RE: IDLEs on the SONET line
The minimum idle is 5 bytes. That is the minimum idle fow which the 64b/66b
code is designed.
From: Rich Taborek [mailto:rtaborek@xxxxxxxxxxxxx]
Sent: Saturday, September 30, 2000 4:34 PM
Subject: Re: IDLEs on the SONET line
I don't understand your calculation. The result (10.016026 ns) seems to
be the average LAN PHY IPG of 9.6 nsec divided by the WAN PHY data rate
of 9.58464 Gbps.
In my mind, the characteristics of idles to be put on the SONET line
after stripping some for rate control is:
a) an integer number of bytes;
b) has a minimum dependent on the minimum specified for the WAN PHY
primarily for clock rate compensation reasons and is typically dictated
by coding requirements as is the case for the LAN PHY where the minimum
transmitted IPG is 9 bytes and the minimum received IPG is 5 (???) bytes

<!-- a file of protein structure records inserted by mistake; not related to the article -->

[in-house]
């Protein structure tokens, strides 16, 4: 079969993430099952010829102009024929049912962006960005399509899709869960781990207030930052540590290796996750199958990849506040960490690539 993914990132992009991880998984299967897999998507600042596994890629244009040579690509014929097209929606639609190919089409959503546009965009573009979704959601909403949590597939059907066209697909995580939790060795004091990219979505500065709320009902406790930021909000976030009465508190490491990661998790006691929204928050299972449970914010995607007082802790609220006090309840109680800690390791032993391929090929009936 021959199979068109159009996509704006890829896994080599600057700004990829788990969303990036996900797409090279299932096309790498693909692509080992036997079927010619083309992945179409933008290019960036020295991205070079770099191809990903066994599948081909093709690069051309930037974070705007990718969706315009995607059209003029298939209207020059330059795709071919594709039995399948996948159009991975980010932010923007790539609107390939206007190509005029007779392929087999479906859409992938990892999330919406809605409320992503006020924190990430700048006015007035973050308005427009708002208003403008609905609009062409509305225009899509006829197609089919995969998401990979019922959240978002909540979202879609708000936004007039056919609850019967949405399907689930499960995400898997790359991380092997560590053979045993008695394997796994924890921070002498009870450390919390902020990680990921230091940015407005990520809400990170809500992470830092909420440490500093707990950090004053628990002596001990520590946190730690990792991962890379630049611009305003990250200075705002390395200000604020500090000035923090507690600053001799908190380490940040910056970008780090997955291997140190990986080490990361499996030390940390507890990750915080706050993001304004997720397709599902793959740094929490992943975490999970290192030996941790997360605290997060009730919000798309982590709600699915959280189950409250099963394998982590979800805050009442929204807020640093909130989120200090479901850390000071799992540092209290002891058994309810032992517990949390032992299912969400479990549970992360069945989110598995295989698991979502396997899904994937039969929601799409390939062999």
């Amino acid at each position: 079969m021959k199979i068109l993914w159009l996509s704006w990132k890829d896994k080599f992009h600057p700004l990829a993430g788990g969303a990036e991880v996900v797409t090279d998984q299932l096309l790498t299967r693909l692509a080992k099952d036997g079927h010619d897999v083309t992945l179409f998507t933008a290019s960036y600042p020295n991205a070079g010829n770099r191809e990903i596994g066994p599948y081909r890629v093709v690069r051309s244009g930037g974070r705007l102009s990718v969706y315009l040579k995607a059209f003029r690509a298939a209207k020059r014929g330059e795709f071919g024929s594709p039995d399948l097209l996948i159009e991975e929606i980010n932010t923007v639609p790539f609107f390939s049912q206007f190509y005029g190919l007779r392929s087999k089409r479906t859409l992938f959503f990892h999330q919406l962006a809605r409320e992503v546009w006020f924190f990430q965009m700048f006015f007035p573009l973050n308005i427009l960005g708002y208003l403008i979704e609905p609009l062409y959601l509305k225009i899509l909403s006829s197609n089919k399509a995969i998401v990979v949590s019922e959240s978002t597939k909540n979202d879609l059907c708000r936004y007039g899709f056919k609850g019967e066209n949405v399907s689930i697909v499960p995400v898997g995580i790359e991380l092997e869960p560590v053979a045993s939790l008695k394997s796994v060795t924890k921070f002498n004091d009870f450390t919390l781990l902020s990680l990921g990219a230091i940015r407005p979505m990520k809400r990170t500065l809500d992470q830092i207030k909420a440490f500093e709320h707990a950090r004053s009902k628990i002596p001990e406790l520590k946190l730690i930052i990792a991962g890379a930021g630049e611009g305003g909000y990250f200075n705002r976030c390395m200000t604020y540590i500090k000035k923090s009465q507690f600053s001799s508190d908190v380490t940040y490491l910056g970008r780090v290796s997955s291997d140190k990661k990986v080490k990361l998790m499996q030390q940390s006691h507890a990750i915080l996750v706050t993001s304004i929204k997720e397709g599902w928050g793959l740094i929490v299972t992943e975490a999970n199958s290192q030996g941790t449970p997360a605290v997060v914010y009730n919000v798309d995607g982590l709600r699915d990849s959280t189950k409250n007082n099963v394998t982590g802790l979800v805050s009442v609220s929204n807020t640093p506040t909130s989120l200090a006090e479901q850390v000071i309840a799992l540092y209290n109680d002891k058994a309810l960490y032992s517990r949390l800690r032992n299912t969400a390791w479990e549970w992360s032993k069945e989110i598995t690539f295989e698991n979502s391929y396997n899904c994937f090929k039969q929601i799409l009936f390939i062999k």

(note: clock rate compensation is differentiated from MAC to WAN PHY
data rate compensation);
c) given an average IPG of 12 bytes, has an average duration of
Please tell me if I'm missing something.
>Tom Alexander wrote:
>Assuming back-to-back packets, the average IPG that will be present
>in the packet stream mapped to the SONET payload after deletion of
>idles will be 9.6 nsec. In the WAN-PHY application, the MAC will
>expand the IPG to lower the sustained data rate to < 9.58464 Gb/s while
>keeping the instantaneous data rate at 10.000 Gb/s. Effectively, this
>means that the minimum IPG will be increased to > 10.016026 nsec.
>When the PCS/WIS combination causes the extra idles to be
>deleted, this IPG will come back to 9.6 nsec.
>- Tom Alexander
>> Hi ALL,
>> This is regarding the number of IDLEs to be put on the
>> SONET line after stripping some for rate control.
>> What is the minimum IPG that must be there after deletion of idles?
>> Vinitha S
>> CoreEl Labs Pvt. Ltd
Richard Taborek Sr. Phone: 408-845-6102
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